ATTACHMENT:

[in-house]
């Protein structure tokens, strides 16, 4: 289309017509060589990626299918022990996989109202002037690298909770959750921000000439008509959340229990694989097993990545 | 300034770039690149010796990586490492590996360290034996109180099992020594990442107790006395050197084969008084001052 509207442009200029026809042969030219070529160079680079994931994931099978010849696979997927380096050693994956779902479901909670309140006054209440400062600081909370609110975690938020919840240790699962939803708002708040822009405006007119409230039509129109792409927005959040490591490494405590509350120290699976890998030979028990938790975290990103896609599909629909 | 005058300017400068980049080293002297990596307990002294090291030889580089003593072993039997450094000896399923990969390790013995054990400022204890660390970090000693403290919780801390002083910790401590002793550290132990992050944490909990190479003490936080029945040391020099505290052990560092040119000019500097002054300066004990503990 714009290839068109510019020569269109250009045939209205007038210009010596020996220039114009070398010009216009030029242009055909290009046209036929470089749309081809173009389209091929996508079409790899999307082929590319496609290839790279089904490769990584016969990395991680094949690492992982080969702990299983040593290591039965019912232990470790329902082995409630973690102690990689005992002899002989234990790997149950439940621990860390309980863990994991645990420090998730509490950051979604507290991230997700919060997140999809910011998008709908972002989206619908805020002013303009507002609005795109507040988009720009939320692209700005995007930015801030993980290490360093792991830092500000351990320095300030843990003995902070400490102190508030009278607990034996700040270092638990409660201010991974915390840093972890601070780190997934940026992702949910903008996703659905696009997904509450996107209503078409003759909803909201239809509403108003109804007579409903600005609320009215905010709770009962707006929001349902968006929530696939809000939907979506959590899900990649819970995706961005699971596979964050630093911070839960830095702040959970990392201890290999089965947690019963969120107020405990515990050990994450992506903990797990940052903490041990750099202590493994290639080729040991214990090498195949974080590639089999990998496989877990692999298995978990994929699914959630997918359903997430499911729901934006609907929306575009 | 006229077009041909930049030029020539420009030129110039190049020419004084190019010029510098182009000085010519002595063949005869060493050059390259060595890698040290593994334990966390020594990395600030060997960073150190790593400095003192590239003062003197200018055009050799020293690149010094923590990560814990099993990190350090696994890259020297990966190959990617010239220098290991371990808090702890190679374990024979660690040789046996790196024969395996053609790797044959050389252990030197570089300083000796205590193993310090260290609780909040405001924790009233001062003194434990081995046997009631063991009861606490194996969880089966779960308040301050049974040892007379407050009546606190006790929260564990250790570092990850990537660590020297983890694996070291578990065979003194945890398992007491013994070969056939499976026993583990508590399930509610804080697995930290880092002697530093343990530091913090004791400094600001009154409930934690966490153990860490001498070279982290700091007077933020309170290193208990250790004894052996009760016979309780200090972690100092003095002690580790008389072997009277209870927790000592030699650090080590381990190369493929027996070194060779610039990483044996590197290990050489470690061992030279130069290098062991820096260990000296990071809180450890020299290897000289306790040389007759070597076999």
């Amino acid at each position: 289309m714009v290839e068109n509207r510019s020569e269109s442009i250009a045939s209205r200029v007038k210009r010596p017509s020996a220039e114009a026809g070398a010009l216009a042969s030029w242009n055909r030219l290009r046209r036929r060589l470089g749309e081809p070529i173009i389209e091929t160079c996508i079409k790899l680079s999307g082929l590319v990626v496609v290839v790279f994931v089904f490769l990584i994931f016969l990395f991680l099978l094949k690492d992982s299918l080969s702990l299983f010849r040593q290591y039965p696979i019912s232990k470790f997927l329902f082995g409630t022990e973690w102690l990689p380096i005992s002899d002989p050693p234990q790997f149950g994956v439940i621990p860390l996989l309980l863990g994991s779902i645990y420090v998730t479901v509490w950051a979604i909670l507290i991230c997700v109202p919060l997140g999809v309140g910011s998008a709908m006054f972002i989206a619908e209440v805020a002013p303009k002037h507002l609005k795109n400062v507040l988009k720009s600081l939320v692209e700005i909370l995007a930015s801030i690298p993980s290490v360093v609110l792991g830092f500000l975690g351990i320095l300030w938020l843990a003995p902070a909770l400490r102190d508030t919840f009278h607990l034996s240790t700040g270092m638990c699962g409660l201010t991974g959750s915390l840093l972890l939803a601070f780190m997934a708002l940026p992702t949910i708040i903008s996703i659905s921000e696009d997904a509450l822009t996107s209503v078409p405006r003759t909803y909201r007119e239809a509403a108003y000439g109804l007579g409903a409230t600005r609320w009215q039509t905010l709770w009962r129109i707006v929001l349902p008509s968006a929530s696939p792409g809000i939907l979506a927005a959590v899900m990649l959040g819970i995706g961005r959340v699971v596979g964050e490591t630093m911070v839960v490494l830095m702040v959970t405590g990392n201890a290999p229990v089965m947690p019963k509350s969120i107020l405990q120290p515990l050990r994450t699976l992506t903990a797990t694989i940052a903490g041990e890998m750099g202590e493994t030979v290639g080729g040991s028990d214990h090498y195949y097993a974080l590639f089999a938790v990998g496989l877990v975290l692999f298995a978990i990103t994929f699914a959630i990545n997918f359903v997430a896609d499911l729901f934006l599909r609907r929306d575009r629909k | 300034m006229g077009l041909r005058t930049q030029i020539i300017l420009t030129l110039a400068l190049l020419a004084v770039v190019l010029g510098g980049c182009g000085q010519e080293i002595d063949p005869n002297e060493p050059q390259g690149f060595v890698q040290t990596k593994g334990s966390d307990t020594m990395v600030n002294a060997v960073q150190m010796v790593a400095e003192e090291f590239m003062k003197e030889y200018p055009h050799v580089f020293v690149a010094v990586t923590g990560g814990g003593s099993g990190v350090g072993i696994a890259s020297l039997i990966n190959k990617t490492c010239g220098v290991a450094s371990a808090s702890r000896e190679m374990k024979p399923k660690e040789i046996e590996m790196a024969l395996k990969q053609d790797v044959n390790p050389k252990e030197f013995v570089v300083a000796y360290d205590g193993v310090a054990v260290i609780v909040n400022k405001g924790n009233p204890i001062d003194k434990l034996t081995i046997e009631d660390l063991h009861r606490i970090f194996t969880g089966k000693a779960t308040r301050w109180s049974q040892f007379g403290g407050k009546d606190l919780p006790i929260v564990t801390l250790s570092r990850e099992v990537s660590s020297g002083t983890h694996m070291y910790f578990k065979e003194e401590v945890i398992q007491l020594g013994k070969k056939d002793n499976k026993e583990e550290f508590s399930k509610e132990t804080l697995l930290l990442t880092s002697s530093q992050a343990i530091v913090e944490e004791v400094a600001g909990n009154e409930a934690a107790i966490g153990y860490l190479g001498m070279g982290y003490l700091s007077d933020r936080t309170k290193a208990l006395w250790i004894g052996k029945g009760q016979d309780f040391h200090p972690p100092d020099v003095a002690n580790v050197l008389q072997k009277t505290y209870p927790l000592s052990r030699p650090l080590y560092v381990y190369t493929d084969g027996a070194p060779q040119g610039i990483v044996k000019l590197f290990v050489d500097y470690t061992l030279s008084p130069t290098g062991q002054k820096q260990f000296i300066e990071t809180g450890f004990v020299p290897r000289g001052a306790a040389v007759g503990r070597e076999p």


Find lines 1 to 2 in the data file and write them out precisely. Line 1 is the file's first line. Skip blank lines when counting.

[in-house]
């Protein structure tokens, strides 16, 4: 289309017509060589990626299918022990996989109202002037690298909770959750921000000439008509959340229990694989097993990545 | 300034770039690149010796990586490492590996360290034996109180099992020594990442107790006395050197084969008084001052 509207442009200029026809042969030219070529160079680079994931994931099978010849696979997927380096050693994956779902479901909670309140006054209440400062600081909370609110975690938020919840240790699962939803708002708040822009405006007119409230039509129109792409927005959040490591490494405590509350120290699976890998030979028990938790975290990103896609599909629909 | 005058300017400068980049080293002297990596307990002294090291030889580089003593072993039997450094000896399923990969390790013995054990400022204890660390970090000693403290919780801390002083910790401590002793550290132990992050944490909990190479003490936080029945040391020099505290052990560092040119000019500097002054300066004990503990 714009290839068109510019020569269109250009045939209205007038210009010596020996220039114009070398010009216009030029242009055909290009046209036929470089749309081809173009389209091929996508079409790899999307082929590319496609290839790279089904490769990584016969990395991680094949690492992982080969702990299983040593290591039965019912232990470790329902082995409630973690102690990689005992002899002989234990790997149950439940621990860390309980863990994991645990420090998730509490950051979604507290991230997700919060997140999809910011998008709908972002989206619908805020002013303009507002609005795109507040988009720009939320692209700005995007930015801030993980290490360093792991830092500000351990320095300030843990003995902070400490102190508030009278607990034996700040270092638990409660201010991974915390840093972890601070780190997934940026992702949910903008996703659905696009997904509450996107209503078409003759909803909201239809509403108003109804007579409903600005609320009215905010709770009962707006929001349902968006929530696939809000939907979506959590899900990649819970995706961005699971596979964050630093911070839960830095702040959970990392201890290999089965947690019963969120107020405990515990050990994450992506903990797990940052903490041990750099202590493994290639080729040991214990090498195949974080590639089999990998496989877990692999298995978990994929699914959630997918359903997430499911729901934006609907929306575009 | 006229077009041909930049030029020539420009030129110039190049020419004084190019010029510098182009000085010519002595063949005869060493050059390259060595890698040290593994334990966390020594990395600030060997960073150190790593400095003192590239003062003197200018055009050799020293690149010094923590990560814990099993990190350090696994890259020297990966190959990617010239220098290991371990808090702890190679374990024979660690040789046996790196024969395996053609790797044959050389252990030197570089300083000796205590193993310090260290609780909040405001924790009233001062003194434990081995046997009631063991009861606490194996969880089966779960308040301050049974040892007379407050009546606190006790929260564990250790570092990850990537660590020297983890694996070291578990065979003194945890398992007491013994070969056939499976026993583990508590399930509610804080697995930290880092002697530093343990530091913090004791400094600001009154409930934690966490153990860490001498070279982290700091007077933020309170290193208990250790004894052996009760016979309780200090972690100092003095002690580790008389072997009277209870927790000592030699650090080590381990190369493929027996070194060779610039990483044996590197290990050489470690061992030279130069290098062991820096260990000296990071809180450890020299290897000289306790040389007759070597076999």